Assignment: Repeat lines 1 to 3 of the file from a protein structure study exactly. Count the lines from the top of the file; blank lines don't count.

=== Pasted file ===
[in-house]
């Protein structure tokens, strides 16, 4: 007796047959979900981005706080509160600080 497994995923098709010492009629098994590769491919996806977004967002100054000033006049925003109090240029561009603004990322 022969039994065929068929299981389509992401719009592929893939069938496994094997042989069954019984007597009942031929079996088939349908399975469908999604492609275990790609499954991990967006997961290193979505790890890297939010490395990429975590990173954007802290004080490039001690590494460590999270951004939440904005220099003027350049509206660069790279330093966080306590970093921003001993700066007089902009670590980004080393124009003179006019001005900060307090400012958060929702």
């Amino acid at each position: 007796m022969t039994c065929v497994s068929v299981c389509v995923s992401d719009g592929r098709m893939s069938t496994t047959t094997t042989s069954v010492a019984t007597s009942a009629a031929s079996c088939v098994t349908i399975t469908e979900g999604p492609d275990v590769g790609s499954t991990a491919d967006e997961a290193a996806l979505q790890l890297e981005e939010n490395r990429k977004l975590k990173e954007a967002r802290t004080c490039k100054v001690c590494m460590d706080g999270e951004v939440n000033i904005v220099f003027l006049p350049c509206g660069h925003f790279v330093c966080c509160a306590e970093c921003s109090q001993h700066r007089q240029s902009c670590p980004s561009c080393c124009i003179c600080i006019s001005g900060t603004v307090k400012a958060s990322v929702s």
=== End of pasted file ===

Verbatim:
[in-house]
């Protein structure tokens, strides 16, 4: 007796047959979900981005706080509160600080 497994995923098709010492009629098994590769491919996806977004967002100054000033006049925003109090240029561009603004990322 022969039994065929068929299981389509992401719009592929893939069938496994094997042989069954019984007597009942031929079996088939349908399975469908999604492609275990790609499954991990967006997961290193979505790890890297939010490395990429975590990173954007802290004080490039001690590494460590999270951004939440904005220099003027350049509206660069790279330093966080306590970093921003001993700066007089902009670590980004080393124009003179006019001005900060307090400012958060929702």
């Amino acid at each position: 007796m022969t039994c065929v497994s068929v299981c389509v995923s992401d719009g592929r098709m893939s069938t496994t047959t094997t042989s069954v010492a019984t007597s009942a009629a031929s079996c088939v098994t349908i399975t469908e979900g999604p492609d275990v590769g790609s499954t991990a491919d967006e997961a290193a996806l979505q790890l890297e981005e939010n490395r990429k977004l975590k990173e954007a967002r802290t004080c490039k100054v001690c590494m460590d706080g999270e951004v939440n000033i904005v220099f003027l006049p350049c509206g660069h925003f790279v330093c966080c509160a306590e970093c921003s109090q001993h700066r007089q240029s902009c670590p980004s561009c080393c124009i003179c600080i006019s001005g900060t603004v307090k400012a958060s990322v929702s």